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BOOK REVIEW: Creature by Hunter Shea

| 14 September 2018 | Reply

BOOK REVIEW: Creature by Hunter Shea

Flame Tree Press – Fiction Without Frontiers
September 2018
Paperback, £9.95
Reviewed by Steph O’Connell

Horror / Supernatural

8/10

She had been in worse shape before. Much worse. Last rites and funeral arrangements kind of shape. Kate had come out of it like a modern-day Lazarus.
But she was tired. And hurting. And sick. Always so, so sick. She’d forgotten what it was like to wake up and not be in agony, muscles weak as a newborn’s.

The monsters live inside of Kate Woodson. Chronic pain and a host of autoimmune diseases have robbed her of a normal, happy life. Her husband Andrew’s surprise of their dream Maine lake cottage for the summer is the gift of a lifetime. It’s beautiful, remote, idyllic, a place to heal. But they are not alone. Something is in the woods, screeching in the darkness, banging on the house, leaving animals for dead. Just like her body, Kate’s cottage becomes her prison. She and Andrew must fight to survive the creature that lurks in the dead of night.

 

 

It’s hard to use the word “enjoy” to describe a reading experience which is unflinching and rather uncomfortable in its dealing with autoimmune and chronic pain issues, but there is something incredibly real and engaging in this story by Hunter Shea. 

The characters and their relationships feel like they could easily exist in the real world, and perhaps this is in part due to his own close connection with the subject matter, and the fact that his wife has her own host of autoimmune issues… so he’s been through his own private horror story on the subject 

Time, he felt, was closing in, gaining weight, incorporating into something that would take up more and more space. Like a child throwing a temper tantrum, it refused to be ignored. Time was both coming for them and running out. It had become a living, breathing entity, daring Andrew to look in its depthless eyes.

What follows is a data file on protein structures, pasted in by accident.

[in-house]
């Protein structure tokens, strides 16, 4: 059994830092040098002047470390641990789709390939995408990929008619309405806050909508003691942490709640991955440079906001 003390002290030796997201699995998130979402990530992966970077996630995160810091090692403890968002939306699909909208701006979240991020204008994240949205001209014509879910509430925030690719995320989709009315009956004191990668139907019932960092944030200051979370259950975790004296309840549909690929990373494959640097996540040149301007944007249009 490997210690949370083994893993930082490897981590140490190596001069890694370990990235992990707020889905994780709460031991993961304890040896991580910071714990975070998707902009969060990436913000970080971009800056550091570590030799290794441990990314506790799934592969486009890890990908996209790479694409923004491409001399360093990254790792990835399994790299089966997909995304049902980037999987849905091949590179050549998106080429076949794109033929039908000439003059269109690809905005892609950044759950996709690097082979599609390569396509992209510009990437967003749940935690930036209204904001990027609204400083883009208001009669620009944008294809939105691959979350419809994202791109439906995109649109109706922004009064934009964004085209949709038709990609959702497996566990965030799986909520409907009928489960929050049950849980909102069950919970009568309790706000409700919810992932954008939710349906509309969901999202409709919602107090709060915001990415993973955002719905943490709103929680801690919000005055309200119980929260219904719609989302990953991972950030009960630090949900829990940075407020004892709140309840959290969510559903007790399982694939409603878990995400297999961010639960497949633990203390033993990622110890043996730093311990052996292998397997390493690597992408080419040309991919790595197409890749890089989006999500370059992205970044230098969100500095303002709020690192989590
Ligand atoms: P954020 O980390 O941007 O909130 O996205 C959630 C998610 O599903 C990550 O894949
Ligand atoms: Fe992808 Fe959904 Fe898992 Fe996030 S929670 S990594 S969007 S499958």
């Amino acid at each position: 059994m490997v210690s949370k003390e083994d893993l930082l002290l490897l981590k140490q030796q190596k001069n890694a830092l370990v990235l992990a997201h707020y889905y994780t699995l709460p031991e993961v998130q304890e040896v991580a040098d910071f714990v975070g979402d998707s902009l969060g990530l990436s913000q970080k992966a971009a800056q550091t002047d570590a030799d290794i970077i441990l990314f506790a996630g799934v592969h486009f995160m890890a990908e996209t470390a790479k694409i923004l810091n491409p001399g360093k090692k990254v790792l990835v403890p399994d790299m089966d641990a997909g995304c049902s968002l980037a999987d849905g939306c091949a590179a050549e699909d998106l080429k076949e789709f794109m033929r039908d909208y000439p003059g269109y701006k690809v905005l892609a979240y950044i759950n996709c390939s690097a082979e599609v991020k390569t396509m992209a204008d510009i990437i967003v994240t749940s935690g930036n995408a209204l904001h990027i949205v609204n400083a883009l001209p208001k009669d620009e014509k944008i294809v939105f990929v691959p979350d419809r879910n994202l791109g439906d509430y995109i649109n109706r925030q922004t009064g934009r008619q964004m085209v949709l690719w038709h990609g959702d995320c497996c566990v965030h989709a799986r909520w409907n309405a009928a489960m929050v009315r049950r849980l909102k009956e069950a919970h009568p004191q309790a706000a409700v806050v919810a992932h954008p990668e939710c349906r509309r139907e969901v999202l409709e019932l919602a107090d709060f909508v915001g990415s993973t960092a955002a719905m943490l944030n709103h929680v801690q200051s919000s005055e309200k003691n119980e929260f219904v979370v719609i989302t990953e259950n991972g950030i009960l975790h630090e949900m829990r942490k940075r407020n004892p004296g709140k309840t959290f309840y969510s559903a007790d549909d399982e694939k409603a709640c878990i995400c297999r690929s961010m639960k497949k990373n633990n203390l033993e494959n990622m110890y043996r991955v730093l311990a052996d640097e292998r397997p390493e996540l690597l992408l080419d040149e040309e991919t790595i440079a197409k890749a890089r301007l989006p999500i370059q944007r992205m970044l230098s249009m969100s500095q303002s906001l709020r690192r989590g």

Some of the events were easy to predict and it was just a matter of waiting for the characters to catch up, but not in the incredibly frustrating way in which some books handle this, but other elements surrounding these predictions still kept this reader guessing.

On the one hand this is a story that looks unflinchingly at the struggles and emotions in a relationship where one partner deals with a chronic condition, inviting the reader into their lives. On the other hand, it’s a horror story (both body horror and other) that pulls absolutely no punches, and delivers one heck of a ride.

This was my first time reading Hunter Shea, it will not be my last.

 

 

Fiction Without Frontiers is a new imprint from Flame Tree Press with a focus towards horror, supernatural, crime, mystery thrillers, science fiction, and fantasy. 
This imprint was launched in September of 2018, with 6 titles from well known and emerging writers within the aforementioned genres, and another three titles releasing in October.
To find out more about
Fiction Without Frontiers and their titles, visit their website, HERE!
Be sure to check back here regularly, as we will be reviewing the Fiction Without Frontiers range.

Stephanie O’Connell

Category: Book Reviews, Other Reviews

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